The turnover rate of the TCA cycle reflects the rate of overall myocardial oxidative metabolism.11C acetate is readily metabolised to CO2 almost exclusively through the TCA cycle.4,9 Acetate is converted to acetyl–CoA in the mitochondria and then enters the TCA cycle. Almost all of the acetate (80–90%) extracted by the myocardium is oxidised.12 The clearance of 11C from the myocardium reflects 11CO2 production from oxidative metabolism and also myocardial oxygen consumption (MVO2).4,9

Combined with an assessment of cardiac function (such as echocardiography or magnetic resonance imaging [MRI]), 11C acetate PET can be applied as a non-invasive approach to study myocardial energetics and efficiency, as can be seen in the following equation:
WMI = SVI x SBP x HR/k
where WMI = work metabolic index, SVI = stroke volume index determined by echocardiography or MRI, SBP = systolic blood pressure, HR = heart rate, k = mono-exponential (kmono) rate constant for 11C clearance from the myocardium after 11C acetate administration.10

Clinical Applications
Viability Assessment

It is of great value to identify dysfunctional but reversible ischaemic myocardium from scar tissue for decision-making in a therapeutic regime that includes revascularisation, medication or heart transplant. Hibernating myocardium (viable myocardium) is defined as a left ventricular (LV) dysfunction that is reversible after restoration of myocardial blood flow. Increased glucose metabolism has long been identified as a hallmark of reversible ischaemic myocardium.4,11 This may be a protective mechanism in which the myocardium reduces its oxygen requirements to ensure myocyte survival but as a consequence must reduce myocardial function. PET simply identifies such ischaemic but viable myocardium as an area with reduced perfusion with relatively preserved FDG uptake (see Figure 4). This dysfunctional but viable myocardium may have potential for recovery if perfusion can be adequately restored.

Conversely, a matched reduction in perfusion and glucose metabolism represents scar-tissue formation.4,11 This assessment of myocardial viability is also important for risk assessment of patients with heart failure. Those with a significant amount of ischaemic viable myocardium were in a relatively high-risk group for future cardiac events following conservative treatment compared with those with no or little ischaemic myocardium.12 However, early revascularisation may reduce the future cardiac event rate in these patients.12 Thus, patients with cardiac dysfunction and a significant amount of ischaemic myocardium should receive aggressive treatment, such as revascularisation, in order to recover LV function and also reduce future cardiac events.

Preserved oxidative metabolism is also required for LV functional recovery after revascularisation.13 The oxidative metabolism in hibernating myocardium estimated by 11C-acetate PET was lower than in remote myocardium.14 In addition, oxidative metabolic response to low-dose dobutamine in viable segments was significantly higher than in scar tissue without overlap.15 The recovery of function in myocardium defined as viable by FDG PET may differ from that defined by dobutamine stress echocardiography (DSE).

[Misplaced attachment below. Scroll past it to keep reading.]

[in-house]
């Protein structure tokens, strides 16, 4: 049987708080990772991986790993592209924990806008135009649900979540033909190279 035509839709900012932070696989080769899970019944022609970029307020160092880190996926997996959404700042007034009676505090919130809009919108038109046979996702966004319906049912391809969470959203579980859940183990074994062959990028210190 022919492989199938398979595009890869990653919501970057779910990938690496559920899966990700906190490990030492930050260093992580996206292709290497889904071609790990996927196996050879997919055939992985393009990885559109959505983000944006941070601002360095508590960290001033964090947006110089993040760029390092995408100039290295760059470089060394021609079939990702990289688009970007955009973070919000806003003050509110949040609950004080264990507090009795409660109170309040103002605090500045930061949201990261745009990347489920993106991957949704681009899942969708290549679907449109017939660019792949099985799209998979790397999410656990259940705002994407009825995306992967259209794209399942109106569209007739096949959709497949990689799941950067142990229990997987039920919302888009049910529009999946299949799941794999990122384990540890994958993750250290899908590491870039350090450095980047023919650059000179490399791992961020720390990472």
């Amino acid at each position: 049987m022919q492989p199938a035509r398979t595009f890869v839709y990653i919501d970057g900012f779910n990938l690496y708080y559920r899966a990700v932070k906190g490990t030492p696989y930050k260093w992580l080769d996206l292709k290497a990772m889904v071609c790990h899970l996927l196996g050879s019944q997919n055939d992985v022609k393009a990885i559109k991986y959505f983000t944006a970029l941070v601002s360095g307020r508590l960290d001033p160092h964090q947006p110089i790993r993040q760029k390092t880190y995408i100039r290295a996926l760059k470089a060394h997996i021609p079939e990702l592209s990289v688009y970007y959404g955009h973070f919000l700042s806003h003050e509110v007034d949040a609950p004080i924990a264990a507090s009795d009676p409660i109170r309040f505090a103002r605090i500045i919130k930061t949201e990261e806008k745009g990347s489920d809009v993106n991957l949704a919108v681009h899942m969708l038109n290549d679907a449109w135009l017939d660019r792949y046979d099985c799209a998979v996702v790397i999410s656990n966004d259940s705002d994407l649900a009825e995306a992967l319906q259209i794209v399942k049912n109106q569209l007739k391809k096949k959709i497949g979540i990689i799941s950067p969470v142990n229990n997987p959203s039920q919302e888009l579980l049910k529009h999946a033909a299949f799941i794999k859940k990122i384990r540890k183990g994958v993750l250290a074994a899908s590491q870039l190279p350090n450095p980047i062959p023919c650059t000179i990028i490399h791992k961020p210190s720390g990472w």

Furthermore, the lack of contractile reserve even in the preserved glucose metabolism was related to a reduction in metabolic response, indicating a close relationship between the contractive reserve and the oxidative metabolic response under low-dose dobutamine.16 The oxidative metabolism in dysfunctional myocardium is associated with regional myocardial blood flow. The metabolic response to inotropic agents can enhance the detection of viable myocardium.

Detection of Early Ischaemic Myocardial Damage

A metabolic switch from fatty acid to glucose should be considered when preserving myocardial viability, and likely represents an early adaptive response to ischaemia. More interestingly, delayed recovery of the metabolic response after recovery from ischaemia as an imprint of prior ischaemic events, as shown by a reduction of BMIPP uptake, is known as ischaemic memory.7,17–19

Recent data suggest BMIPP SPECT may be useful in acute coronary syndrome to detect myocardial damage. In a study of patients with myocardial infarction (MI), BMIPP defects were frequently greater than perfusion defects.20 When both perfusion and BMIPP imaging were administered for patients with acute chest pain syndrome without evidence of MI to contrast the coronary angiography (CAG) findings, CAD patients frequently had BMIPP defects even in the areas of normal perfusion at rest. Therefore, most CAD patients showed either perfusion- or BMIPP-matched reduction or BMIPP reduction with preserved myocardial perfusion.21,22 This study indicates that aerobic fatty-acid metabolism deterioration may persist shortly after blood flow is restored. In other words, the history of ischaemia may be identified in the areas of persistent metabolic alteration, the so-called ‘ischaemic memory’, indicating early myocardial damage (see Figure 5).7,17–19,21,22 Thus, BMIPP or related tracers may provide a means to detect higher-risk patients in the emergency department. Recently, BMIPP imaging performed within 30 hours after exercise was compared with exercise 201thallium (201Tl) SPECT in the US. This well-controlled study showed a good correlation between the resting BMIPP defects with exercise-induced perfusion defects, confirming the value of ischaemic memory imaging using BMIPP.19